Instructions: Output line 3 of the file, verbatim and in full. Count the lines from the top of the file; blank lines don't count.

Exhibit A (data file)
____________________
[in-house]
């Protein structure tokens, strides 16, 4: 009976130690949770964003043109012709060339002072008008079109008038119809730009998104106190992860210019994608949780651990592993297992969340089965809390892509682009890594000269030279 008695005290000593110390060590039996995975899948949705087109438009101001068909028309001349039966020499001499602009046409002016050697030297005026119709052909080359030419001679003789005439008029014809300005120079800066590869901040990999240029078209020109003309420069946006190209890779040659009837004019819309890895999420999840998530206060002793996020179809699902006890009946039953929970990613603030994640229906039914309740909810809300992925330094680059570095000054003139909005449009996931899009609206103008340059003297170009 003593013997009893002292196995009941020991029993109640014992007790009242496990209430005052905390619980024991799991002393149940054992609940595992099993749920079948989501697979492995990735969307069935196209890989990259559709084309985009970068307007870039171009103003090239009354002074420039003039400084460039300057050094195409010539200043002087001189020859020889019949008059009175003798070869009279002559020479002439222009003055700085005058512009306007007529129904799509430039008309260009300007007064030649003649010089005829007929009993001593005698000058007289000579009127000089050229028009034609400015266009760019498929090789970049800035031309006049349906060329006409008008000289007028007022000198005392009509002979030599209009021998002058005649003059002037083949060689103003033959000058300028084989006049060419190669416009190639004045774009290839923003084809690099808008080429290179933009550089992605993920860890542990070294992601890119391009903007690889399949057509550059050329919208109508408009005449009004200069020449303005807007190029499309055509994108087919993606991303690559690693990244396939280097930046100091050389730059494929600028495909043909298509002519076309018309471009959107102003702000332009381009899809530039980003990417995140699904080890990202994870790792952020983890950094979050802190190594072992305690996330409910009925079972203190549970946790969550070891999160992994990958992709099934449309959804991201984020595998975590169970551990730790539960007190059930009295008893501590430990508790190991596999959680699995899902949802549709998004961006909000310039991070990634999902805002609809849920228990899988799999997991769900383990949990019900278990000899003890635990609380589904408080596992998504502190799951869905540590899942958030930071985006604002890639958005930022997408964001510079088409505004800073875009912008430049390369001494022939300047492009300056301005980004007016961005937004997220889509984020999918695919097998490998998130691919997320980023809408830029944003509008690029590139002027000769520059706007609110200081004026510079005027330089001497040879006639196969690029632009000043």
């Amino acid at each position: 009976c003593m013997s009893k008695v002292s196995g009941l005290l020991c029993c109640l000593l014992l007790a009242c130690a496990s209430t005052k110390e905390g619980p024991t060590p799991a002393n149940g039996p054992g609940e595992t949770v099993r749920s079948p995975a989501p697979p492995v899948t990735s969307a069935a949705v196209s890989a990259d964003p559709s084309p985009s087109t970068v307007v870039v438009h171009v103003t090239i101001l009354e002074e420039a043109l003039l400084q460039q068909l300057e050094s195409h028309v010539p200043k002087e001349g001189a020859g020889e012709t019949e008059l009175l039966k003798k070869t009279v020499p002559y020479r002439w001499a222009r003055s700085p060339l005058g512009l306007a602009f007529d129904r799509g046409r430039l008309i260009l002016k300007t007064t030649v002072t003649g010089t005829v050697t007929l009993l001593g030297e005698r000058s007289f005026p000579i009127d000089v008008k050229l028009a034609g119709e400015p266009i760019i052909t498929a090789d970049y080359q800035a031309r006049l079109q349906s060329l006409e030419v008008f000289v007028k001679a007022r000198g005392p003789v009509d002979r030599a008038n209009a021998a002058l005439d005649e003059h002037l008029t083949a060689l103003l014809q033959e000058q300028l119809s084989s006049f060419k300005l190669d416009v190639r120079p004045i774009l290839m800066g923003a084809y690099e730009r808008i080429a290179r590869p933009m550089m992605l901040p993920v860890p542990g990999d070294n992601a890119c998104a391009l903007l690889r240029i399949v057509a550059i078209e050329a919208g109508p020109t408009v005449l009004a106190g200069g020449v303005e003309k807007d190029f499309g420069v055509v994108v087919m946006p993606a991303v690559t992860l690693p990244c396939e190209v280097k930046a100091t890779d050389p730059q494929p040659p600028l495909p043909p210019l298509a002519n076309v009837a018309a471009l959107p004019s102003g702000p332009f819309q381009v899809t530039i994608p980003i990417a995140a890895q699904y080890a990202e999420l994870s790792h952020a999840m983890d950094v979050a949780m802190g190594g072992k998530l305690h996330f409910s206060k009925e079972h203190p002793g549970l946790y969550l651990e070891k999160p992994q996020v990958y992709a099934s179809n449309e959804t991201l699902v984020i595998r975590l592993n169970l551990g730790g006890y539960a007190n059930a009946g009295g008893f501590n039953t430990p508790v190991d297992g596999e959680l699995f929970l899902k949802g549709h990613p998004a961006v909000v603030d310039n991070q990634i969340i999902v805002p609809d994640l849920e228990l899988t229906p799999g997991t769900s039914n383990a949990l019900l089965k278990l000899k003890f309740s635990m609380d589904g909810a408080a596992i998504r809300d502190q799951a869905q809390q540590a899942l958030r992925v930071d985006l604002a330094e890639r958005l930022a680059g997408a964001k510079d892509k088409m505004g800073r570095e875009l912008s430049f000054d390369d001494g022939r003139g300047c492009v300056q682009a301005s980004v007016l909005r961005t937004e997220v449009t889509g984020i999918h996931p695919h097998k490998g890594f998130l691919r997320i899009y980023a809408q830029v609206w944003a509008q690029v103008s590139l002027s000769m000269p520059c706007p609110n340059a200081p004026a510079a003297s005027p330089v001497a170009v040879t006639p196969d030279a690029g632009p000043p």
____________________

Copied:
């Amino acid at each position: 009976c003593m013997s009893k008695v002292s196995g009941l005290l020991c029993c109640l000593l014992l007790a009242c130690a496990s209430t005052k110390e905390g619980p024991t060590p799991a002393n149940g039996p054992g609940e595992t949770v099993r749920s079948p995975a989501p697979p492995v899948t990735s969307a069935a949705v196209s890989a990259d964003p559709s084309p985009s087109t970068v307007v870039v438009h171009v103003t090239i101001l009354e002074e420039a043109l003039l400084q460039q068909l300057e050094s195409h028309v010539p200043k002087e001349g001189a020859g020889e012709t019949e008059l009175l039966k003798k070869t009279v020499p002559y020479r002439w001499a222009r003055s700085p060339l005058g512009l306007a602009f007529d129904r799509g046409r430039l008309i260009l002016k300007t007064t030649v002072t003649g010089t005829v050697t007929l009993l001593g030297e005698r000058s007289f005026p000579i009127d000089v008008k050229l028009a034609g119709e400015p266009i760019i052909t498929a090789d970049y080359q800035a031309r006049l079109q349906s060329l006409e030419v008008f000289v007028k001679a007022r000198g005392p003789v009509d002979r030599a008038n209009a021998a002058l005439d005649e003059h002037l008029t083949a060689l103003l014809q033959e000058q300028l119809s084989s006049f060419k300005l190669d416009v190639r120079p004045i774009l290839m800066g923003a084809y690099e730009r808008i080429a290179r590869p933009m550089m992605l901040p993920v860890p542990g990999d070294n992601a890119c998104a391009l903007l690889r240029i399949v057509a550059i078209e050329a919208g109508p020109t408009v005449l009004a106190g200069g020449v303005e003309k807007d190029f499309g420069v055509v994108v087919m946006p993606a991303v690559t992860l690693p990244c396939e190209v280097k930046a100091t890779d050389p730059q494929p040659p600028l495909p043909p210019l298509a002519n076309v009837a018309a471009l959107p004019s102003g702000p332009f819309q381009v899809t530039i994608p980003i990417a995140a890895q699904y080890a990202e999420l994870s790792h952020a999840m983890d950094v979050a949780m802190g190594g072992k998530l305690h996330f409910s206060k009925e079972h203190p002793g549970l946790y969550l651990e070891k999160p992994q996020v990958y992709a099934s179809n449309e959804t991201l699902v984020i595998r975590l592993n169970l551990g730790g006890y539960a007190n059930a009946g009295g008893f501590n039953t430990p508790v190991d297992g596999e959680l699995f929970l899902k949802g549709h990613p998004a961006v909000v603030d310039n991070q990634i969340i999902v805002p609809d994640l849920e228990l899988t229906p799999g997991t769900s039914n383990a949990l019900l089965k278990l000899k003890f309740s635990m609380d589904g909810a408080a596992i998504r809300d502190q799951a869905q809390q540590a899942l958030r992925v930071d985006l604002a330094e890639r958005l930022a680059g997408a964001k510079d892509k088409m505004g800073r570095e875009l912008s430049f000054d390369d001494g022939r003139g300047c492009v300056q682009a301005s980004v007016l909005r961005t937004e997220v449009t889509g984020i999918h996931p695919h097998k490998g890594f998130l691919r997320i899009y980023a809408q830029v609206w944003a509008q690029v103008s590139l002027s000769m000269p520059c706007p609110n340059a200081p004026a510079a003297s005027p330089v001497a170009v040879t006639p196969d030279a690029g632009p000043p």